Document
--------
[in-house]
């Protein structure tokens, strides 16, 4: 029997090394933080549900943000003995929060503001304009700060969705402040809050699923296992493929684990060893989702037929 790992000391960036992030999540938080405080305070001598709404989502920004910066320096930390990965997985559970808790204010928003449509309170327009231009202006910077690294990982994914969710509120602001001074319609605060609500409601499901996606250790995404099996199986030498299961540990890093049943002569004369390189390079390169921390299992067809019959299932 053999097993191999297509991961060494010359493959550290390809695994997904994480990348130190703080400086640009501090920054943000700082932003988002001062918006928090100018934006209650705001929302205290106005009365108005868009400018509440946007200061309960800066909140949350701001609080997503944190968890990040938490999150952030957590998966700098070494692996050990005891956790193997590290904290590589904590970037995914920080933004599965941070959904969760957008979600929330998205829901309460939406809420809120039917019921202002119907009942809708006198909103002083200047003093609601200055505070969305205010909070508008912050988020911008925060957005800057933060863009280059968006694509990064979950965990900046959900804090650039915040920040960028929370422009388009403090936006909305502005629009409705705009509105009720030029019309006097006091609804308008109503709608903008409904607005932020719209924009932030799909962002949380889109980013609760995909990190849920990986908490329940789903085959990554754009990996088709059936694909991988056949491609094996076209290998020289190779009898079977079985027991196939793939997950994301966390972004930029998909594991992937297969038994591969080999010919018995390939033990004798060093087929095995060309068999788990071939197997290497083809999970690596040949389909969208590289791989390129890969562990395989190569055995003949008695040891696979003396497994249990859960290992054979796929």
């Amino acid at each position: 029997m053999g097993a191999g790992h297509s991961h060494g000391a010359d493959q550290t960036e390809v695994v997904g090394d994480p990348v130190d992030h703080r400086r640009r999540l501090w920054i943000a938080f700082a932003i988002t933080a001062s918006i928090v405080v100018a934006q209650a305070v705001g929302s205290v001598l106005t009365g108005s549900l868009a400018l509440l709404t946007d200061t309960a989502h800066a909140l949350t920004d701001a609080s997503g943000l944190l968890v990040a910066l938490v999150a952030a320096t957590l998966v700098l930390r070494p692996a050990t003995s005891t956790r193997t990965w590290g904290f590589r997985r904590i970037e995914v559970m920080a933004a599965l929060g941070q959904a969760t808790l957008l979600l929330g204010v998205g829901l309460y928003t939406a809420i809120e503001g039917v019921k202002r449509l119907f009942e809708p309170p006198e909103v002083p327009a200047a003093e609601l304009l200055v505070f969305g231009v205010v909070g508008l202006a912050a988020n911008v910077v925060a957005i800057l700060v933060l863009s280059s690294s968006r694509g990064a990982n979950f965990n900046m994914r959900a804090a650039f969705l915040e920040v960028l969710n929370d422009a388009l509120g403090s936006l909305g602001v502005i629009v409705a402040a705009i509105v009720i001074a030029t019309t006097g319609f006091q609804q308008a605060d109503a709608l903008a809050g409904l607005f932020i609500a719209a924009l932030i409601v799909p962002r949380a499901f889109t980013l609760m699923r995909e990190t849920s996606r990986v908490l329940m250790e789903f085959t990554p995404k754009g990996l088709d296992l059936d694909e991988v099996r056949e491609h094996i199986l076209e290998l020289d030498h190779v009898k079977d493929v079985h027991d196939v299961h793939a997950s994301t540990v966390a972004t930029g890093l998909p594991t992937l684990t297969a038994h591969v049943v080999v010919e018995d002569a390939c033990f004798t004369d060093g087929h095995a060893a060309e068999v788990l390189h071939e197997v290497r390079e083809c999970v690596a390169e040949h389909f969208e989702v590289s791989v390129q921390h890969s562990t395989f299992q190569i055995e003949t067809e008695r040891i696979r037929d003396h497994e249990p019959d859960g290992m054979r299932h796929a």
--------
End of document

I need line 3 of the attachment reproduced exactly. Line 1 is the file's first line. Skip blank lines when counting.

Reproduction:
């Amino acid at each position: 029997m053999g097993a191999g790992h297509s991961h060494g000391a010359d493959q550290t960036e390809v695994v997904g090394d994480p990348v130190d992030h703080r400086r640009r999540l501090w920054i943000a938080f700082a932003i988002t933080a001062s918006i928090v405080v100018a934006q209650a305070v705001g929302s205290v001598l106005t009365g108005s549900l868009a400018l509440l709404t946007d200061t309960a989502h800066a909140l949350t920004d701001a609080s997503g943000l944190l968890v990040a910066l938490v999150a952030a320096t957590l998966v700098l930390r070494p692996a050990t003995s005891t956790r193997t990965w590290g904290f590589r997985r904590i970037e995914v559970m920080a933004a599965l929060g941070q959904a969760t808790l957008l979600l929330g204010v998205g829901l309460y928003t939406a809420i809120e503001g039917v019921k202002r449509l119907f009942e809708p309170p006198e909103v002083p327009a200047a003093e609601l304009l200055v505070f969305g231009v205010v909070g508008l202006a912050a988020n911008v910077v925060a957005i800057l700060v933060l863009s280059s690294s968006r694509g990064a990982n979950f965990n900046m994914r959900a804090a650039f969705l915040e920040v960028l969710n929370d422009a388009l509120g403090s936006l909305g602001v502005i629009v409705a402040a705009i509105v009720i001074a030029t019309t006097g319609f006091q609804q308008a605060d109503a709608l903008a809050g409904l607005f932020i609500a719209a924009l932030i409601v799909p962002r949380a499901f889109t980013l609760m699923r995909e990190t849920s996606r990986v908490l329940m250790e789903f085959t990554p995404k754009g990996l088709d296992l059936d694909e991988v099996r056949e491609h094996i199986l076209e290998l020289d030498h190779v009898k079977d493929v079985h027991d196939v299961h793939a997950s994301t540990v966390a972004t930029g890093l998909p594991t992937l684990t297969a038994h591969v049943v080999v010919e018995d002569a390939c033990f004798t004369d060093g087929h095995a060893a060309e068999v788990l390189h071939e197997v290497r390079e083809c999970v690596a390169e040949h389909f969208e989702v590289s791989v390129q921390h890969s562990t395989f299992q190569i055995e003949t067809e008695r040891i696979r037929d003396h497994e249990p019959d859960g290992m054979r299932h796929a």